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this year. partially because of that student factor i think, so those things i don't think we quite anticipated. we had a total i think of 320% increase of special ballot over 2008. another thing when i first started working, one of things i was told his people in d.c. tend to want to vote paper as opposed to electronic because they trust paper more. one of the things -- i think a changing demographic in d.c. where people want to use touchscreen more, even in one precinct i was in there was nobody at the paper ballot booth and yet there was a line at the touch screen. no idea what people were standing there but there was no line for paper. also, for d.c. we really don't have the touchscreen their own amassed so much. a trigger for the convenience of those who may have a disability. or those who may be blind because there's an audio with it. so we only have one touchscreen and most of our precincts. there may be two in larger precincts. another thing i think that was hard, people could actually come people who are disabled or the elderly that can drive up to the precinct and when peo
problems for the future and without that level of research i don't believe we will. i will get what he says and write to him after. >> is the prime minister proud of the growth of super pacs across this country including my own constituency and if not, will he? >> i am proud of the fact that in this country there are a million more people in work than there were when i came to office. we have made sure the lowest pay are not paying income tax, we protect the poorest families in our country. i am proud of all of those things but unlike him i don't look down at or talk down to people who work hard in our communities to help people. >> order. order. order. statement -- >> here on c-span2 we will leave the british house of commons as they move onto other legislative business. you have been watching prime minister's question time aired live wednesdays at 7:00 a.m. eastern while parliament is in session. you can see this week's question time again sunday night at 9:00 eastern and pacific on c-span. for more information go to c-span.org and click on c-span ceres for prime minister's questions plus
of created, we've adopted a whole system out of treating children like adults. that is, i don't think produces the kind of public safety outcomes that one would've hoped for your we have an ineffective system. the bottom line is that the system works, that would be one thing but with a wrist visit the rate we have we know this is not a system that works and there are better ways of going about addressing some of the serious problems. sometimes public health problems and other problems that we have. so i would just like to close by saying that to me this is really, there's a tremendous opportunity. in 2011 own over 23 states implemented some form of evidence-based policy to save states money and better public safety. we've done a number of reports documenting these reforms. we are the only organization in the country that actually has an affiliate presence in every single state in the nation, and that gives us power and the legislature. we litigate in the courts. and allows us to have a broad reach in the states and for this kind of campaign to end overincarceration it is of tremendous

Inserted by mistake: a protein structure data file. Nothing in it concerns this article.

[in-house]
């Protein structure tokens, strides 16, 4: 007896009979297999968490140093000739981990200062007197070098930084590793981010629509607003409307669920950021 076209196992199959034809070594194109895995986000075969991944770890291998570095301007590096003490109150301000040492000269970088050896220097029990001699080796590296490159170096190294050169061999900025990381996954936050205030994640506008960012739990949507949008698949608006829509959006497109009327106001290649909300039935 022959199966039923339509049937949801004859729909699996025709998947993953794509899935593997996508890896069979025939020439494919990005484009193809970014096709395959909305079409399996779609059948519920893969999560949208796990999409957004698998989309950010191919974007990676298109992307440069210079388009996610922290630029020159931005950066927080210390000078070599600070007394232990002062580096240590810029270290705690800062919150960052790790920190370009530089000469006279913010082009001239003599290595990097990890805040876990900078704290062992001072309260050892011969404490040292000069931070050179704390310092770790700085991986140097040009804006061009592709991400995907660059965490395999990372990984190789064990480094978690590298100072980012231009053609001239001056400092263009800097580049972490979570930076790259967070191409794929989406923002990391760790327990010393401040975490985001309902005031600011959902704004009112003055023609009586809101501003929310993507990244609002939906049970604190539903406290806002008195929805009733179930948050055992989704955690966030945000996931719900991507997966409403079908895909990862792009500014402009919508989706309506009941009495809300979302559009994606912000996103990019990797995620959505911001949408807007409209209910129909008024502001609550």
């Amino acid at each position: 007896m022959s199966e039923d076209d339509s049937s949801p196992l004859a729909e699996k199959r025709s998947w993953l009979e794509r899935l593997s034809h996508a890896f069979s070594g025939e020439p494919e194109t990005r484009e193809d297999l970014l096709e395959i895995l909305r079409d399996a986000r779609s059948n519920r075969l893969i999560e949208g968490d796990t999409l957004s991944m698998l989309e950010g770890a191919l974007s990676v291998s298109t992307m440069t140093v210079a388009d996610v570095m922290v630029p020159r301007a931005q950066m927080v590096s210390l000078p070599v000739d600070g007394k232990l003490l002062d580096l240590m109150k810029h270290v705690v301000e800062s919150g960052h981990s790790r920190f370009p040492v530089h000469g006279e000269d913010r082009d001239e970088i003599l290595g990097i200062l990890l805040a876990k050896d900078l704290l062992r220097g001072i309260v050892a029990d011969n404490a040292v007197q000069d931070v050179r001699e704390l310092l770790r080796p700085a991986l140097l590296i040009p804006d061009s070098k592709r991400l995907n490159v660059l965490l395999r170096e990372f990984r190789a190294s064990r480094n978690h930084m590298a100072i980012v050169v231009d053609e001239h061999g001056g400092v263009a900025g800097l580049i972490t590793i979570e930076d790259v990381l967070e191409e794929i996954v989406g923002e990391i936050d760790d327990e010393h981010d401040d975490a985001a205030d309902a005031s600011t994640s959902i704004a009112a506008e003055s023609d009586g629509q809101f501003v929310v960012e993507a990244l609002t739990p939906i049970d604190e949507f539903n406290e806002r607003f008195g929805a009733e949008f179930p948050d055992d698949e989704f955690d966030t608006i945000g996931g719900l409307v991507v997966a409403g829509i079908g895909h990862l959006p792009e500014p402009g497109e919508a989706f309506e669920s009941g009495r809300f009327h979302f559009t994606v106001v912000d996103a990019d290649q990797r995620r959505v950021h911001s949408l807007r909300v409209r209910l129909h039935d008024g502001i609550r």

is fine. with regard to the united states, i don't see any real change in keeping haiti a priority. it is a priority of the obama administration. he wasn't reelected. number one. number two, it's very popular in the united states. half of all american families gave money for haiti after the earthquake. every little town in america sent a group to work down there and have seen firsthand the challenges in haiti and have an appreciation for them, and are supportive of our help. there's broad bipartisan support, only congress, for haiti over the years. so while, you know, certainly secretary clinton and some of her aides have been very passionate about haiti, i think that will continue. you'll still be stuck with me by the way for a while. [laughter] >> any other comments or questions? okay, there's one over there and then i will turn it over for concluding remarks. >> thank you very much. and philips again. just a question. a lot of emphasis, not only in reports about eight to haiti and some of the failures, but in assistance to other countries, really emphasize the deficit of local k
in the series and i tried to think what i have to offer. this morning we had a discussion on 1325. if you don't know it, learn it. some people think it is a parking ticket or something. [laughter] well done. we love blackboards. it is one of the real problems. is that most americans, even though we are very committed to the united nations being an effective vehicle for international peace, even those americans really don't know about this groundbreaking and historic resolution. every single member to take account of and try to prevent wartime and militarized violence against women and also radicalization, and radical can be good. the second part of 1325 is to commit every government member of the united states and every agency in the united nations to ensure that women have an effective voice. not somebody's wife, actually someone who comes out of grassroots organizations and those who have activity and implementation of peace building and he seeking in the postwar era. in some ways, that is a difficult to take seriously as it is violence against women and the prevention of it. the prevention
Search Results 0 to 4 of about 5

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